Containers are changing the world of testing
Development and deployment teams are increasingly adopting container technology to accelerate application delivery within continuous integration, deployment & delivery practices. These teams are using containers in the context of simplified application development/deployment (the image building process) and runtime environments (container execution).
Interestingly enough, while testing teams are constantly being challenged to accelerate testing cycles and deliver more value with limited resources, the majority of testing teams are still playing catchup in the adoption of containers. As the saying goes, “A chain is only as strong as the weakest link”; testing teams should look to modernize the testing practices using container technology to keep pace with development teams. Containers bring significant value to the world of testing. The key benefits organizations can recognize by adopting containers in their enterprise testing strategy are:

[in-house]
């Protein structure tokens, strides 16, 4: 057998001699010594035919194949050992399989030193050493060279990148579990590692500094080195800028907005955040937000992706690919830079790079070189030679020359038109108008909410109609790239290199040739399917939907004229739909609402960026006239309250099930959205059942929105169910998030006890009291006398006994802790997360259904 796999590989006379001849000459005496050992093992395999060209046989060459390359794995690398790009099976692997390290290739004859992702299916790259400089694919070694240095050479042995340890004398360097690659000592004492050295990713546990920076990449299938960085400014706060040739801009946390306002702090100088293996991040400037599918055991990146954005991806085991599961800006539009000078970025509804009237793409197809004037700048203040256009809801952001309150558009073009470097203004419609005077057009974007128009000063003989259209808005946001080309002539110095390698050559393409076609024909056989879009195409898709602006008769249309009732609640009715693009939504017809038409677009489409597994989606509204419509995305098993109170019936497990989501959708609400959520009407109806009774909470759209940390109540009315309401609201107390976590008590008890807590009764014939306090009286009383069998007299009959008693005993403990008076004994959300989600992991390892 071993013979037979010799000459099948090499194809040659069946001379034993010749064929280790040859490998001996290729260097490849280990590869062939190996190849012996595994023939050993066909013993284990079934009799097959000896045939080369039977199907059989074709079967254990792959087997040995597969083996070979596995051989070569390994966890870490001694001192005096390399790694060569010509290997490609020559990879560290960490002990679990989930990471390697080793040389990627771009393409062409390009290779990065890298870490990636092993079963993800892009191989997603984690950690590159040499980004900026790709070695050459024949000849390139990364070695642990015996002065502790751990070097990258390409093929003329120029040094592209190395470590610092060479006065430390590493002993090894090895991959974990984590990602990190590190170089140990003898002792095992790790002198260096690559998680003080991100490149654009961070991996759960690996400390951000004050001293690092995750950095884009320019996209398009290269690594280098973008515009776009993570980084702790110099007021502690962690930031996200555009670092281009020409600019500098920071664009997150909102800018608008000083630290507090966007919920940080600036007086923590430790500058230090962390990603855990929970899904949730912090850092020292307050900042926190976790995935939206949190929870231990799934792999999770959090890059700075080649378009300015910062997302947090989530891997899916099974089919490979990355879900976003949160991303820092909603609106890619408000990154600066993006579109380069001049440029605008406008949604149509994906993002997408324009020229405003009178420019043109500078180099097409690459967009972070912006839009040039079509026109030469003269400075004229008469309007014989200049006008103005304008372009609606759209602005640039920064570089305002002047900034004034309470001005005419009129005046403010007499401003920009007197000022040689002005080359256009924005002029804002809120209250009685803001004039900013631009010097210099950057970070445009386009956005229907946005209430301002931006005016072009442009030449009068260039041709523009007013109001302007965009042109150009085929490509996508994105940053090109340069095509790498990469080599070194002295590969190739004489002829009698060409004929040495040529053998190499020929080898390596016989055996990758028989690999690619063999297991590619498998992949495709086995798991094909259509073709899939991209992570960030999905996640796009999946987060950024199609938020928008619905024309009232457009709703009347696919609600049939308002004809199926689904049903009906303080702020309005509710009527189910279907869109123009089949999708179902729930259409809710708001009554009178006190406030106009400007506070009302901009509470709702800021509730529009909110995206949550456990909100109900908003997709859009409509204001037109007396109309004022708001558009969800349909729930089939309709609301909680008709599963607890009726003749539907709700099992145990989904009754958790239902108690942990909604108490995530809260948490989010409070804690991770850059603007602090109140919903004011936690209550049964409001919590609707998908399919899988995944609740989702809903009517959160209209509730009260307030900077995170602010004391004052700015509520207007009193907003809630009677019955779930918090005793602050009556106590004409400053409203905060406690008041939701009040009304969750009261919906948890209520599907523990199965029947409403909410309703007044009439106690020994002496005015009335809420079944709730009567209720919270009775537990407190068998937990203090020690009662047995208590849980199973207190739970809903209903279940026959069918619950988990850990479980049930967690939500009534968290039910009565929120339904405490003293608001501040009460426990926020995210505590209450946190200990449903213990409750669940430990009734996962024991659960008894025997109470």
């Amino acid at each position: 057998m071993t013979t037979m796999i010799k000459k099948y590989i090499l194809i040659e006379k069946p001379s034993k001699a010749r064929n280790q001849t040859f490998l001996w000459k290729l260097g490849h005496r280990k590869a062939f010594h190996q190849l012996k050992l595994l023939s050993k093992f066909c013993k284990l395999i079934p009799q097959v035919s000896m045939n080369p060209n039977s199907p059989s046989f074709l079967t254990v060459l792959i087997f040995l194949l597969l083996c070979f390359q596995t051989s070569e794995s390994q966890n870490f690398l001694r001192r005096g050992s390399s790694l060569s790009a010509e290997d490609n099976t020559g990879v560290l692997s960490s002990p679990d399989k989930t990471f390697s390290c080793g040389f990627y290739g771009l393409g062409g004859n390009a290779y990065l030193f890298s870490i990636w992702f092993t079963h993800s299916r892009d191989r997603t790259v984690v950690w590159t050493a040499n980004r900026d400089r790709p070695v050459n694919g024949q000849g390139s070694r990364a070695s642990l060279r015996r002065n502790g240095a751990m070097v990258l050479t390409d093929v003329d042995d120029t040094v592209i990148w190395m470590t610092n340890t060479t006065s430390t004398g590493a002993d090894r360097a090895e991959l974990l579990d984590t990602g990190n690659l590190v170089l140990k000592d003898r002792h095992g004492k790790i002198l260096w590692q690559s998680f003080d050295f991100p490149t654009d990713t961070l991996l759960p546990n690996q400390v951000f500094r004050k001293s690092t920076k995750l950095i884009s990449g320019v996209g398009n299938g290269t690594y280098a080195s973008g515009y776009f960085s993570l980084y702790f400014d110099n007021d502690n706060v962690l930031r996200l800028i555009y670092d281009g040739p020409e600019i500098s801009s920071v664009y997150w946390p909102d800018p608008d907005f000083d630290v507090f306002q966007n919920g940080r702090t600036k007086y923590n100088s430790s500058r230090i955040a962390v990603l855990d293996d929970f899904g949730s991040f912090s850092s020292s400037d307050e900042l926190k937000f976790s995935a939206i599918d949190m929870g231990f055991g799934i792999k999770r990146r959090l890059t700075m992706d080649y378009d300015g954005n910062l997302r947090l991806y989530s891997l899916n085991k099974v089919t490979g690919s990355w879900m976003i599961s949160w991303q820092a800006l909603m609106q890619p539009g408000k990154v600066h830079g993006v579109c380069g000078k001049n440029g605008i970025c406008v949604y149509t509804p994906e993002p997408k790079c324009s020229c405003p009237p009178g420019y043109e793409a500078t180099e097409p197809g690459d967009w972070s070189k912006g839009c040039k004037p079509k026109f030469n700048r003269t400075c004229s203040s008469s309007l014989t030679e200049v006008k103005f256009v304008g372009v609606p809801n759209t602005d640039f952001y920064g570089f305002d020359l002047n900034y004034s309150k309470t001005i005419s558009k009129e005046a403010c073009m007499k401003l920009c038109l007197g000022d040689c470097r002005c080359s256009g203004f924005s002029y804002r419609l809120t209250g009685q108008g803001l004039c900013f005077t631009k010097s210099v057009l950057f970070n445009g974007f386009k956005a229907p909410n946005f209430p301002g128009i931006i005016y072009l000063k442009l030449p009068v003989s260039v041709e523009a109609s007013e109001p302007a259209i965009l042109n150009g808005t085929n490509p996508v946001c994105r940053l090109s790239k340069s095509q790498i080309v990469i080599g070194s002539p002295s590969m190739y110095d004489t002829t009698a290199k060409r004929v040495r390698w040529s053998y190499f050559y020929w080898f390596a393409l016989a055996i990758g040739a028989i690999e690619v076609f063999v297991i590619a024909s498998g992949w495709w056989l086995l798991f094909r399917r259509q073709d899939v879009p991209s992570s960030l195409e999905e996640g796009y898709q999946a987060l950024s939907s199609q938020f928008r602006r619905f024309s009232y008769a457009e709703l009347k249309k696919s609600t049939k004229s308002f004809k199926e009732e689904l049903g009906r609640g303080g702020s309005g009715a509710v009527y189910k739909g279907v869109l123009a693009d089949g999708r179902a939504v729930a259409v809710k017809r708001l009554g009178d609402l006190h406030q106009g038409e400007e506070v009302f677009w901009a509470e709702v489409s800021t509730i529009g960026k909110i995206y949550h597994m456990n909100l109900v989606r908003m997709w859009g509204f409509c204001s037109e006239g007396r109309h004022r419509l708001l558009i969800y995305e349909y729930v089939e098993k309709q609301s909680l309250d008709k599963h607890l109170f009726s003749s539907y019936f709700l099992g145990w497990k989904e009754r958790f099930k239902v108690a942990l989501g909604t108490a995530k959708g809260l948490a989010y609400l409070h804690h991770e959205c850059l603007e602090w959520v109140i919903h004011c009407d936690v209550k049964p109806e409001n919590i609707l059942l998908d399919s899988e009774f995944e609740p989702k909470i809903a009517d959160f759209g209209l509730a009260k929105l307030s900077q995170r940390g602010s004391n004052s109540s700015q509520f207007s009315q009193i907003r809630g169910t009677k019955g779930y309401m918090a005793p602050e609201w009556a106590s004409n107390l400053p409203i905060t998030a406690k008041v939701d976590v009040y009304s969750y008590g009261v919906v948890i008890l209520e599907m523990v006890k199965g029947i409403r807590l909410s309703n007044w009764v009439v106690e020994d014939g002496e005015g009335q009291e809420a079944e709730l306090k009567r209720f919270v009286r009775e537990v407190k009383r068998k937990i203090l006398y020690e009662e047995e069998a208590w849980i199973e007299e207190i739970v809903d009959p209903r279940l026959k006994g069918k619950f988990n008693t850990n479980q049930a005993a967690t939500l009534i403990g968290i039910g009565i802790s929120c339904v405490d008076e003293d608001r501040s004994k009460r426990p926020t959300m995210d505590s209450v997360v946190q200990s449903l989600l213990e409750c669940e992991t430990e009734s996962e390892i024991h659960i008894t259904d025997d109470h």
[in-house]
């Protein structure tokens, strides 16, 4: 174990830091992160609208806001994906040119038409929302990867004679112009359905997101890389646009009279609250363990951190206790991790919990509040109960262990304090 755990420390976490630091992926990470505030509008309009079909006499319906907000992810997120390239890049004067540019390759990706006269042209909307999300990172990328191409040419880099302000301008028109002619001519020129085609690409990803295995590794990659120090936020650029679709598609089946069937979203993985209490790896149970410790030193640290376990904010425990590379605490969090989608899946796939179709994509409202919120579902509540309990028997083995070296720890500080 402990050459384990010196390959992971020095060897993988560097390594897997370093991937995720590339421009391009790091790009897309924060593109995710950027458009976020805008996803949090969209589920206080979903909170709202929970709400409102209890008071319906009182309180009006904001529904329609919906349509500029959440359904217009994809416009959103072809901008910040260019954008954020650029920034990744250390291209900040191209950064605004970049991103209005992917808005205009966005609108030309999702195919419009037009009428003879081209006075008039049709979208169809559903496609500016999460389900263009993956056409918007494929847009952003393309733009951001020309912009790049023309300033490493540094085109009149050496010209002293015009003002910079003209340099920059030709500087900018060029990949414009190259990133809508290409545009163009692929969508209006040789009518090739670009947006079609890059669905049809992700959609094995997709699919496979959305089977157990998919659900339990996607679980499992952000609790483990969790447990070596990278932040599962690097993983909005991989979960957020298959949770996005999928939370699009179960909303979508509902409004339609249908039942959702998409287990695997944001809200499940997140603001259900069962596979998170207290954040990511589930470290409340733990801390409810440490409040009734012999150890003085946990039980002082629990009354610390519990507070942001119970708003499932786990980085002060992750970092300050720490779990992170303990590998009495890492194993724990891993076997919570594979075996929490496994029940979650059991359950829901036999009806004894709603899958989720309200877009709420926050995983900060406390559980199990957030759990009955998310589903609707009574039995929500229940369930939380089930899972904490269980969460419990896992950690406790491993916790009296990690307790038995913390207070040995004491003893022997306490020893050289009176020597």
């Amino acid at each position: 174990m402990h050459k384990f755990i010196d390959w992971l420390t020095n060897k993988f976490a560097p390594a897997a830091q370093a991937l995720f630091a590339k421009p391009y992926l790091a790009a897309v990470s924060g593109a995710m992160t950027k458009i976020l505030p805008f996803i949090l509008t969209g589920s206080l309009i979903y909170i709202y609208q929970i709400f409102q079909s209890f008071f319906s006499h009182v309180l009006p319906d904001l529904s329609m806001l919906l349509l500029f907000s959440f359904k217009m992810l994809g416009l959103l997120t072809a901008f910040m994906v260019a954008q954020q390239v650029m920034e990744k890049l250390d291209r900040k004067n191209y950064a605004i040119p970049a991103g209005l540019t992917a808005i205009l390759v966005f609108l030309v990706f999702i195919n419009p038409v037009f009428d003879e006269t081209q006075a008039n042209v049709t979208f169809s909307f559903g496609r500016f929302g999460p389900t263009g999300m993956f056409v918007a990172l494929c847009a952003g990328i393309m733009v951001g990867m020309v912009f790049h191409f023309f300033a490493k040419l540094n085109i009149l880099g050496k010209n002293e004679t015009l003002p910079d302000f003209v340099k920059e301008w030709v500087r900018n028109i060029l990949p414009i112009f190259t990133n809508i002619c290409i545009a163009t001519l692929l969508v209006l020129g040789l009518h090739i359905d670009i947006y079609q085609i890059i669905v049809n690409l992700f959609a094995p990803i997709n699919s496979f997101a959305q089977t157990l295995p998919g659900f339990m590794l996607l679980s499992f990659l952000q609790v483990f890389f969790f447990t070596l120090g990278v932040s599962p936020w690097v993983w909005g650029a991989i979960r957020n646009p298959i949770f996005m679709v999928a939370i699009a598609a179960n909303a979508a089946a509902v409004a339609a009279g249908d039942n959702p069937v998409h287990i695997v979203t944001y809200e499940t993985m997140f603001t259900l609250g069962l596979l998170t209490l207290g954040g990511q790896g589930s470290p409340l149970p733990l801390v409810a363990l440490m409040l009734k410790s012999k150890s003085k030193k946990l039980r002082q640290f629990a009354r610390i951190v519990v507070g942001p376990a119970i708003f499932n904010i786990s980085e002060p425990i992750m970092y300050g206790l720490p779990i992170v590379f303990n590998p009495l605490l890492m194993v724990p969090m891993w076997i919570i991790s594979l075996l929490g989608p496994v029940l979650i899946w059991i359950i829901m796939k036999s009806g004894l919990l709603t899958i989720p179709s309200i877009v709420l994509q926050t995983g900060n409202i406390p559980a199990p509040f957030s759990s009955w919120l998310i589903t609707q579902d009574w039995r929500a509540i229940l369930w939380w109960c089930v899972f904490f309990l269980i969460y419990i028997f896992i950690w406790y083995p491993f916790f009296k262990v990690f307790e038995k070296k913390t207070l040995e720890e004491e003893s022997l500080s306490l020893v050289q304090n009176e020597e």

- Reducing the time and cost of building your testing environment
- Reducing the Infra footprint and maintaining costs
- Accelerating test execution times and reducing overall test cycle time
- Improving resiliency
Containers enable adoption of lean continuous testing practices
Reducing the time and cost of building your automation tool environment
Containers make it easy to deploy new versions of software into production quickly and to quickly roll back to a previous version on need basis. They also make it easier to implement strategies like blue/green deployments. Unfortunately, there is typically a manual process for setting up test automation tools, which slows the process and makes establishing test environments more error prone. Test automation tools and their dependency libraries & frameworks should be packaged into containers in order to remove the bottleneck and risk. Because the process of building containers can also be automated, it solves the challenge around manual and error prone testing tool deployments. Containers can also facilitate upgrading versions of the testing tools very easily by switching to newer version of the containerized testing tools.